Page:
For the last two months, we have heard round after round of bottom calls and a consistent message of “stocks are cheap”. Some make the claim based on a comparison to treasuries. The reality is it makes no sense to compare stocks to treasuries.

What does make sense is to discuss earnings estimates. Here are two charts from a recent report by John Mauldin entitled 2008: Annus Horribilis, RIP.

S&P; Earnings Estimates For 2008

click on chart for sharper image

Notice the consistent ratcheting down of estimates. Analysts were amazingly optimistic all year long. Earnings estimates for the year plunged from $92 all the way to $48. Looking at estimates for 2009, we see the same thing.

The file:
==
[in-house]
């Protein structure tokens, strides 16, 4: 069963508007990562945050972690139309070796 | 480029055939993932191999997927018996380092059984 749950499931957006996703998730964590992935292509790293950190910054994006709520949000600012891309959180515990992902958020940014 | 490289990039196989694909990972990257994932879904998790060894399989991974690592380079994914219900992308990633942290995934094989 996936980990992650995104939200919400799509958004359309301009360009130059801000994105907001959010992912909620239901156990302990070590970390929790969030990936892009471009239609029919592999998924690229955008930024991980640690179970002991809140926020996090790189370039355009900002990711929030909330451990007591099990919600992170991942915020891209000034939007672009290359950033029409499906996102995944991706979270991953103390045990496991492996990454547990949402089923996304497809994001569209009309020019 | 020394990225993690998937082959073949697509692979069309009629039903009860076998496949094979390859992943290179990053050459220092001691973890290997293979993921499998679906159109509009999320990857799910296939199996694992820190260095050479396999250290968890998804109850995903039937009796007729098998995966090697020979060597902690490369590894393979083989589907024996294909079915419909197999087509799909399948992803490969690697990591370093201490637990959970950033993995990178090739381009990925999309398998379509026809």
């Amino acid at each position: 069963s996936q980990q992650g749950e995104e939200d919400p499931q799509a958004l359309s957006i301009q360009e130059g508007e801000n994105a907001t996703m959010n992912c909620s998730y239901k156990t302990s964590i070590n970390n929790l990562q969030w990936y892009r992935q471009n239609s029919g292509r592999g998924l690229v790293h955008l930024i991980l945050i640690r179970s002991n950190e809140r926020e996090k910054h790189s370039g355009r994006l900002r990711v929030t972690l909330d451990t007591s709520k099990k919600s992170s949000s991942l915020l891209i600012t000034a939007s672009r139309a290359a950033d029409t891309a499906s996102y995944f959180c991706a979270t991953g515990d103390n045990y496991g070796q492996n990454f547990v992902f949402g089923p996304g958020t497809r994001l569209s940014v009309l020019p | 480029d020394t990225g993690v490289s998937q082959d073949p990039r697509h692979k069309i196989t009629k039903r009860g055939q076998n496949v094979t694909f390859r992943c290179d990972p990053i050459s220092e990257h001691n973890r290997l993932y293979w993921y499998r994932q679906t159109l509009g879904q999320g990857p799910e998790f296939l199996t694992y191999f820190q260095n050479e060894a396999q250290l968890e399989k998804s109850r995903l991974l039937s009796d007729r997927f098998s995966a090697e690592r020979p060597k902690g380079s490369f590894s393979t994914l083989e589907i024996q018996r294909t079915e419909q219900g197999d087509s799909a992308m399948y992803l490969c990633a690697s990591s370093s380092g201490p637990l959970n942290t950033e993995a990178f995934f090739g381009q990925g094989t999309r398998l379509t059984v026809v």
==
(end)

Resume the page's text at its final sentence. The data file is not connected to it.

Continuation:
S&P; Earning Estimates For 2009

click on chart for sharper image

Think the stock market is cheap? Let’s do the math. The S&P; closed at 910. If those earnings estimates hold, the effective PE is 21.53. The historical average PE is about 15. At a PE of 15 the S&P; would drop to 634. That is a huge drop of 30% from today’s closing price.

What happens if the stock market over shoots as it typically does in bear markets. Assume a PE of 12. At 12, one might expect to see the S&P; at 507. That would be an even bigger decline of 44% from here.

What About Those S&P; Earnings Estimates?

Given that earnings estimates have been falling like a rock, why should anyone assume those estimates are about to improve any time soon?

Please consider Wal-Mart Leads Retailers in Slashing Profit Forecasts.